Deccan Chronicle

Mukherjee recalls bitter campaign' against him by Rajiv Gandhi's Cabinet

Deccan Chronicle | DC Correspondent

Published on: January 28, 2016 | Updated on: January 28, 2016

In his autobiography, Pranab Mukherjee says he was shell-shocked' when he was dropped from Cabinet in 1984.

President Pranab Mukherjee reading excerpts from his memoir "The Turbulent Years: 1980-96" during its release at Rashtrapati Bhavan in New Delhi (Photo: PTI)

President Pranab Mukherjee reading excerpts from his memoir "The Turbulent Years: 1980-96" during its release at Rashtrapati Bhavan in New Delhi (Photo: PTI)

New Delhi: Recalling his 'unexpected drop out' from former Prime Minister Rajiv Gandhi's Cabinet following the 1984 elections, President Pranab Mukherjee has in the second volume of his autobiography ' The Turbulent Years 1980-1996' recalled that he was shell-shocked and flabbergasted, adding that he could not believe it.

"When I learnt of my ouster from the Cabinet, I was shell-shocked and flabbergasted. I could not believe it. But I composed myself, and sat alongside my wife as she watched the swearing in ceremony on television," he writes.

"As soon as it (swearing-in) concluded, I wrote to the Ministry of Urban Development asking to be allotted a smaller house in place of my 2 Jantar Mantar residence (which was a ministerial allocation), pointing out that I had ceased to be a minister - this was something I had done in 1977, too," he shares in his autobiography, which was unveiled at the Rashtrapati Bhawan here on Thursday.

"The only time I met Rajiv between 1985 and 1988 was when I went to invite him for my daughter's wedding. He did not come, but sent a cordial letter - my absence from the Cabinet resulted in a change in attitude towards me, even within the party," says President Mukherjee.

Read: From Ayodhya to Shah Bano case, President recalls Rajiv Gandhi’s ‘errors’

He recalls, "In March 1985, Rajiv appointed me President of the West Bengal Pradesh Congress Community, which I saw as an opportunity and focused on the immediate task of contesting the elections to the Calcutta Corporation, which were being held after a long time, but the candidates' selection process was rife with factionalism."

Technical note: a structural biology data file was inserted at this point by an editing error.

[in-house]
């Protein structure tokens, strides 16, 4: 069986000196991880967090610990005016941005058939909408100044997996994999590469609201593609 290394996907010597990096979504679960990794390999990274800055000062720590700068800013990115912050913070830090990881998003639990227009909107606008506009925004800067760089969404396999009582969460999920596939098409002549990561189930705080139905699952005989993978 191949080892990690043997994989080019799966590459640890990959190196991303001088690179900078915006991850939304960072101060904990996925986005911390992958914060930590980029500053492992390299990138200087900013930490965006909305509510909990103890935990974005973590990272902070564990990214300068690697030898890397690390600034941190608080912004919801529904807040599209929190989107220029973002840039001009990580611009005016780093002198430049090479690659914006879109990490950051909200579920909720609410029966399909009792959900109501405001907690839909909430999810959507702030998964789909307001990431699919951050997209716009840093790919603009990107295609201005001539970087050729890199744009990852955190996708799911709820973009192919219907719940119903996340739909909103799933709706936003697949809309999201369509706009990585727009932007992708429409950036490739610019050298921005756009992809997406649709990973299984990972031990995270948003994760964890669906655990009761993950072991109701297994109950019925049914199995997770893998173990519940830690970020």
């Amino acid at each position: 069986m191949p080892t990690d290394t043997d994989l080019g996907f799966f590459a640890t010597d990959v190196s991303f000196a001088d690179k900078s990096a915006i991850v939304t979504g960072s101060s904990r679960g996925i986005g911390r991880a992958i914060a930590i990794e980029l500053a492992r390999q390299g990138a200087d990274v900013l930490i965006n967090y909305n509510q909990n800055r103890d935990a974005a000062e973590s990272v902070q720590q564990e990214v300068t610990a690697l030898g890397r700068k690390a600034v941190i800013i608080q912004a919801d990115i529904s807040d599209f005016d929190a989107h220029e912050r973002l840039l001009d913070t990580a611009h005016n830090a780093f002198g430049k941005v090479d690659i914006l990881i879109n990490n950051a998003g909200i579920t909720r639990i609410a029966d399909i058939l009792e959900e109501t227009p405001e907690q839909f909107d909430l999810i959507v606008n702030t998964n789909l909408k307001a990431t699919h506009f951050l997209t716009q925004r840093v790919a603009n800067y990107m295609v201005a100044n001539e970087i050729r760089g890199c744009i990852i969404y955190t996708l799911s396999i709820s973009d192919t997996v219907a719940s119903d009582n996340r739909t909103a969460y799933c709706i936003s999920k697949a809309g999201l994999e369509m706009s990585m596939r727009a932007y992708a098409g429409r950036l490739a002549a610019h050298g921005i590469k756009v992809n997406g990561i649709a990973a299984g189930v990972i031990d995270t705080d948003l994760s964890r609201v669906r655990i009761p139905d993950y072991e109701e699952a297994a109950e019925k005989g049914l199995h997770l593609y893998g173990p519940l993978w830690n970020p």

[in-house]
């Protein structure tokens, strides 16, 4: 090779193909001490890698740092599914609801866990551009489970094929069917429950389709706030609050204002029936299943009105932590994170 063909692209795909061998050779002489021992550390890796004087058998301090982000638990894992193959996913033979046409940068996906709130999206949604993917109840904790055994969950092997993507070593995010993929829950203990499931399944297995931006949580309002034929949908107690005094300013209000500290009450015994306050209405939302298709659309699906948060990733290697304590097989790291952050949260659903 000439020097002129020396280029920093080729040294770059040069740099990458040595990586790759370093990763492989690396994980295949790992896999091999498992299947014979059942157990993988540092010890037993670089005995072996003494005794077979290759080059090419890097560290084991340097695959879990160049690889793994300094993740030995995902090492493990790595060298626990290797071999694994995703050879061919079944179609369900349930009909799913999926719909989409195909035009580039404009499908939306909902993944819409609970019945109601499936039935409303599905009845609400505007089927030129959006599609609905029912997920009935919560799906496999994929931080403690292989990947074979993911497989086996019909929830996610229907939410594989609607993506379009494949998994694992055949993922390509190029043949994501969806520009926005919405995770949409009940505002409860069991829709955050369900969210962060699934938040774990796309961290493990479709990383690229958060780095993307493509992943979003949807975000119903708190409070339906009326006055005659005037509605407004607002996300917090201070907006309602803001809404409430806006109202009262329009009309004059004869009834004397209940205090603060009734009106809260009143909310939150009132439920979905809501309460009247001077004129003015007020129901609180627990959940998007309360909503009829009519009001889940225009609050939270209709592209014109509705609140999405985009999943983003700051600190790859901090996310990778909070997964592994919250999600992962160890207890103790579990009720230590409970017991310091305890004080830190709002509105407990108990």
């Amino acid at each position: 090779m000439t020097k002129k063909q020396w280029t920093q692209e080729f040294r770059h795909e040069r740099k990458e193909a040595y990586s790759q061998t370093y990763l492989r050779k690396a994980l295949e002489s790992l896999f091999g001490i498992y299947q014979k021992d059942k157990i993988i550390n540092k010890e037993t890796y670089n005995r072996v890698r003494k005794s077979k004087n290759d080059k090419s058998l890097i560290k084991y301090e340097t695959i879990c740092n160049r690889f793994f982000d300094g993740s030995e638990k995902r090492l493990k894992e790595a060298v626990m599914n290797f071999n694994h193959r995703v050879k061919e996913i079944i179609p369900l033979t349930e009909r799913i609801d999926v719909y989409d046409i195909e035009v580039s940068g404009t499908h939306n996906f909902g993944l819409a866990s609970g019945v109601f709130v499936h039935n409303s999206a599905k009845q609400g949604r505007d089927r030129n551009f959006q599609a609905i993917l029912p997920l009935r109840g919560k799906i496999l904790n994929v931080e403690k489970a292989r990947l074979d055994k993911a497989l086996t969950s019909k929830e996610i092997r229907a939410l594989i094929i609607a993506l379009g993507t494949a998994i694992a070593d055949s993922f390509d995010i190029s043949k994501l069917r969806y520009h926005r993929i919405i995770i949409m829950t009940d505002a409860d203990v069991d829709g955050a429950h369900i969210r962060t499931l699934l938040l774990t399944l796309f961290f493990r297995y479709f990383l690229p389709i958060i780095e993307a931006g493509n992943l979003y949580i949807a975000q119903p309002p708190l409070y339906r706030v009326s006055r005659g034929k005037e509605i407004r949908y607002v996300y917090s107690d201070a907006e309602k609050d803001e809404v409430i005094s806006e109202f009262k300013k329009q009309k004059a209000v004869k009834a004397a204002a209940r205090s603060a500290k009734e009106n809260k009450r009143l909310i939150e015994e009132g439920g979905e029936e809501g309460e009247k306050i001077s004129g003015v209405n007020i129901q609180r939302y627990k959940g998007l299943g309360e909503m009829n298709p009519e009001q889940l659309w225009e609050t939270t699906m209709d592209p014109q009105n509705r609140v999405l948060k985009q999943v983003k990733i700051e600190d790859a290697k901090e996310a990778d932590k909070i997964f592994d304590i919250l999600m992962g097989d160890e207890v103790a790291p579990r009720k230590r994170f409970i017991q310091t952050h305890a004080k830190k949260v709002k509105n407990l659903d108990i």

Accusing senior Congress leader Ashoke Sen, who was a sitting MP from Calcutta and made a Cabinet Minister in Rajiv Gandhi's government, of 'launching a bitter campaign' against him, President Mukherjee alleged that Sen accused him of supporting a group led by Subrata Mukherjee (now a member of Trinamool Congress and a senior minister in West Bengal).

"But this allegation is not correct. In the process of selecting candidates I had consulted Ashoke Sen and all important leaders, including Priya Ranjan Dasmunsi, Somen Mitra, Mamata Banerjee and Ajit Panja. The intra-part squabbles saddened me but did not affect my work," he shares.

"In the Lok Sabha elections, held soon after the assassination of Indira Gandhi in 1984, the Congress had done well, therefore, it was expected that the Congress would secure a majority in the Corporation elections, he says, however, when the results were declared the Congress lagged behind the CPI(M) by one seat.

"My opponents, however, saw the Corporation defeat as an opportunity, and started demanding my resignation. Sen publically called for a change of command in the state Congress. Taking moral responsibility for the defeat, I declared that I would tender my resignation from the presidency of the PCC. I was asked by the Congress president to continue till a new president was appointed," he writes.

President Mukherjee recalls, "In September 1985, Rajiv Gandhi expanded and reshuffled his Cabinet. Ghani Khan Choudhury, who had been dropped from the Cabinet along with me on December 31, 1984, was brought back as Minister for Programme Implementation. But I was not rehabilitated and, instead, was replaced by Priya Ranjan Dasmunsi as president of West Bengal PCC."

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